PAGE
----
Australia has loomed large in modern India’s consciousness — as the land of cricket champions. There was little else binding the two nations during the 20th century despite the shared English language and common political values. Over the last decade, though, there has been a steady improvement in the quality and intensity of the political, commercial, cultural, educational and technological engagement between the two nations. This was reinforced by the Indian diaspora, now 7,00,000 strong in a nation of just 25 million and the fastest growing ethnic minority Down Under. Prime Minister Narendra Modi’s visit to Australia in 2014, the first since Rajiv Gandhi travelled there in 1986, signalled Delhi’s new commitment to end the prolonged political indifference towards Canberra. The virtual summit between Modi and the Australian Prime Minister, Scott Morrison, this week has taken some big steps to elevate the strategic partnership between Delhi and Canberra.
It was no surprise that defence and security cooperation have been at the core of the outcomes from the deliberations between the two leaders. The muscular assertiveness of a rising China and the uncertain trajectory of America are compelling most Asian middle powers to insure against the new dangers by enhancing mutual cooperation. Both India and Australia have been stepping up their strategic collaboration with other key nations in the region, including Japan, South Korea, Vietnam and Indonesia. It was a matter of time before Delhi and Canberra elevated their own bilateral security cooperation in response to a rapidly changing regional environment. A major highlight of the summit meeting was the declaration on the shared vision for securing the troubled waters of the Indo-Pacific. This vision was reinforced by a mutual logistics support agreement that offers the armed forces of the two nations reciprocal access to each other’s military facilities and facilitates seamless cooperation across the high seas. Equally significant was a third agreement for cooperation in cyber and cyber-enabled critical technology domains.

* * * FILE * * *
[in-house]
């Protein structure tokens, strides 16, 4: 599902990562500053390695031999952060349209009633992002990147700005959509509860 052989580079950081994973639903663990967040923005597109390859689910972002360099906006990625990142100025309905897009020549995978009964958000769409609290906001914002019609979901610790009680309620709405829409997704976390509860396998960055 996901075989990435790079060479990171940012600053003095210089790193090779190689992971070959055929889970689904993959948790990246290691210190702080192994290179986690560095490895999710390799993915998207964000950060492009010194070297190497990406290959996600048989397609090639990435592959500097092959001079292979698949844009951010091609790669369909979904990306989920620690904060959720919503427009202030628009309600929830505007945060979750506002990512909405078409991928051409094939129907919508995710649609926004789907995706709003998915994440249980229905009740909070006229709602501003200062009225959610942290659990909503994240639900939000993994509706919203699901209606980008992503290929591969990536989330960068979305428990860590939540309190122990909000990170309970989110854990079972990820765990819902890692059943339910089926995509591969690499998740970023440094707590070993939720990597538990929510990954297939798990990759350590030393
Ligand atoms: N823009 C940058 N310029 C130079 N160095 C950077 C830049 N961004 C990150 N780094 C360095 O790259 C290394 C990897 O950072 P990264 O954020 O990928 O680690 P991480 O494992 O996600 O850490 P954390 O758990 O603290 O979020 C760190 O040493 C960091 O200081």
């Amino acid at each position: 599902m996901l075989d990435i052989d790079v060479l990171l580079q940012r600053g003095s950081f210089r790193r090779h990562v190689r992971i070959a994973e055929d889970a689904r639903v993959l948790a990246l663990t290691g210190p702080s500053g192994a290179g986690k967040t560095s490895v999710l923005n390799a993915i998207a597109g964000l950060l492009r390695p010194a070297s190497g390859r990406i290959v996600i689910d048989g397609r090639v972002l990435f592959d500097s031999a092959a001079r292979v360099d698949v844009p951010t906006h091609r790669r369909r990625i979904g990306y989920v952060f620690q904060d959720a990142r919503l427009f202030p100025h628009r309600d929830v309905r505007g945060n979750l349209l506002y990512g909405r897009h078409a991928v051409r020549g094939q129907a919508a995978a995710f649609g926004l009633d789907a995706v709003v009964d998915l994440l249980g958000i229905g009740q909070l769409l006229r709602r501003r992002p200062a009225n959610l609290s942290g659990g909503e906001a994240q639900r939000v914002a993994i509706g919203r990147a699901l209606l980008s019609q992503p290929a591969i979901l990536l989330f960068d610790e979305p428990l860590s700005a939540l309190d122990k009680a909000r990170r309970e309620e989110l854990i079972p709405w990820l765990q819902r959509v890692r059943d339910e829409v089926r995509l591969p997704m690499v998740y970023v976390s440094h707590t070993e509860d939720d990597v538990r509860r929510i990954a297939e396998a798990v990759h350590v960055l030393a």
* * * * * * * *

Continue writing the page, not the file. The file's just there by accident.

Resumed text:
If Delhi and Canberra were ranged on opposite sides of the Asian strategic divide during the 20th century, this week’s summit highlights the strategic convergence between them in the 21st century. While the focus on security is both necessary and urgent, there is no escaping the big gap between the two leaders on regional trade agreements. While Modi’s India has turned its back on the RCEP — an Asia-wide trade pact — Morrison is a strong supporter. The two leaders did agree to renew stalled negotiations on bilateral trade. India has declared its interest in negotiating bilateral trade with a number of like-minded countries like the US and Europe. But Delhi’s inability to wrap up any new bilateral trade negotiation casts a dark shadow over its vigorous security diplomacy. The failure to rejuvenate the domestic economy, confusing political rhetoric on self-reliance, and ambivalent trade posture now threaten to undermine the possibilities for expanding the arc of India’s strategic partnerships across the Indo-Pacific and beyond.